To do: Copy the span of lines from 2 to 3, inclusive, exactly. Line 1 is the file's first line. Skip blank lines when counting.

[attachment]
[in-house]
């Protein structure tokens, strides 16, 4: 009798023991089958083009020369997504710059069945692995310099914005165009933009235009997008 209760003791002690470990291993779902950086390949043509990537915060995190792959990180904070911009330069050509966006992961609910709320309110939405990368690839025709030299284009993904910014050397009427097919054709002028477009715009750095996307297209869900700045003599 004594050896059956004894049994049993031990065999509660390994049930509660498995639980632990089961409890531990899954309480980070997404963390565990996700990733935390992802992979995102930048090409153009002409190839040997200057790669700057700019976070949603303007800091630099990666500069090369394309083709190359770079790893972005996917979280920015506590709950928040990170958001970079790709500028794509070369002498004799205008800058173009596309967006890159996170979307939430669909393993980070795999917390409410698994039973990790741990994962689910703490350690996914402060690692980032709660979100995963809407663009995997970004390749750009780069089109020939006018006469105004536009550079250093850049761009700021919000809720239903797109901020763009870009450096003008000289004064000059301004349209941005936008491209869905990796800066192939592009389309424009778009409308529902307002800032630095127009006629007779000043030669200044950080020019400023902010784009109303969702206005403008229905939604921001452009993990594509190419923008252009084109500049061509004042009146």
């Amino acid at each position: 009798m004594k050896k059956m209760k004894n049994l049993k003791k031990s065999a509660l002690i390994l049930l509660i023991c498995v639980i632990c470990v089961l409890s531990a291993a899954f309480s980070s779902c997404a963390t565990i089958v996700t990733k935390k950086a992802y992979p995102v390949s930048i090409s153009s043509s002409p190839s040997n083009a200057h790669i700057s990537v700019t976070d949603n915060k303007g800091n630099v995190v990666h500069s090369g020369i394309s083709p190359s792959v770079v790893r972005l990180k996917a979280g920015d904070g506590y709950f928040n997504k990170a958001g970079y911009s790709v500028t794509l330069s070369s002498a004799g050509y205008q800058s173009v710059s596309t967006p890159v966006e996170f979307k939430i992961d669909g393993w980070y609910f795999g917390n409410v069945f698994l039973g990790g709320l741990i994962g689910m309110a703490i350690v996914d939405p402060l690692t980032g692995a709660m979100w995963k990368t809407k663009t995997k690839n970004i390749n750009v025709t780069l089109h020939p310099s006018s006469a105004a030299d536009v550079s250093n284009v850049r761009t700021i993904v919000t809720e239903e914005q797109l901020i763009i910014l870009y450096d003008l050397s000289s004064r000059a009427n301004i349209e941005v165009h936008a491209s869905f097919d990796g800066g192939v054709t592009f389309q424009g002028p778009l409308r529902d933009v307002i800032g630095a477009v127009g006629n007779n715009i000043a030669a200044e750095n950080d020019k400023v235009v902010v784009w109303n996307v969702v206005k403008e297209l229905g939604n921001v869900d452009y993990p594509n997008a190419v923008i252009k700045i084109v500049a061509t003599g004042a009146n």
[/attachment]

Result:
């Protein structure tokens, strides 16, 4: 009798023991089958083009020369997504710059069945692995310099914005165009933009235009997008 209760003791002690470990291993779902950086390949043509990537915060995190792959990180904070911009330069050509966006992961609910709320309110939405990368690839025709030299284009993904910014050397009427097919054709002028477009715009750095996307297209869900700045003599 004594050896059956004894049994049993031990065999509660390994049930509660498995639980632990089961409890531990899954309480980070997404963390565990996700990733935390992802992979995102930048090409153009002409190839040997200057790669700057700019976070949603303007800091630099990666500069090369394309083709190359770079790893972005996917979280920015506590709950928040990170958001970079790709500028794509070369002498004799205008800058173009596309967006890159996170979307939430669909393993980070795999917390409410698994039973990790741990994962689910703490350690996914402060690692980032709660979100995963809407663009995997970004390749750009780069089109020939006018006469105004536009550079250093850049761009700021919000809720239903797109901020763009870009450096003008000289004064000059301004349209941005936008491209869905990796800066192939592009389309424009778009409308529902307002800032630095127009006629007779000043030669200044950080020019400023902010784009109303969702206005403008229905939604921001452009993990594509190419923008252009084109500049061509004042009146």
């Amino acid at each position: 009798m004594k050896k059956m209760k004894n049994l049993k003791k031990s065999a509660l002690i390994l049930l509660i023991c498995v639980i632990c470990v089961l409890s531990a291993a899954f309480s980070s779902c997404a963390t565990i089958v996700t990733k935390k950086a992802y992979p995102v390949s930048i090409s153009s043509s002409p190839s040997n083009a200057h790669i700057s990537v700019t976070d949603n915060k303007g800091n630099v995190v990666h500069s090369g020369i394309s083709p190359s792959v770079v790893r972005l990180k996917a979280g920015d904070g506590y709950f928040n997504k990170a958001g970079y911009s790709v500028t794509l330069s070369s002498a004799g050509y205008q800058s173009v710059s596309t967006p890159v966006e996170f979307k939430i992961d669909g393993w980070y609910f795999g917390n409410v069945f698994l039973g990790g709320l741990i994962g689910m309110a703490i350690v996914d939405p402060l690692t980032g692995a709660m979100w995963k990368t809407k663009t995997k690839n970004i390749n750009v025709t780069l089109h020939p310099s006018s006469a105004a030299d536009v550079s250093n284009v850049r761009t700021i993904v919000t809720e239903e914005q797109l901020i763009i910014l870009y450096d003008l050397s000289s004064r000059a009427n301004i349209e941005v165009h936008a491209s869905f097919d990796g800066g192939v054709t592009f389309q424009g002028p778009l409308r529902d933009v307002i800032g630095a477009v127009g006629n007779n715009i000043a030669a200044e750095n950080d020019k400023v235009v902010v784009w109303n996307v969702v206005k403008e297209l229905g939604n921001v869900d452009y993990p594509n997008a190419v923008i252009k700045i084109v500049a061509t003599g004042a009146n």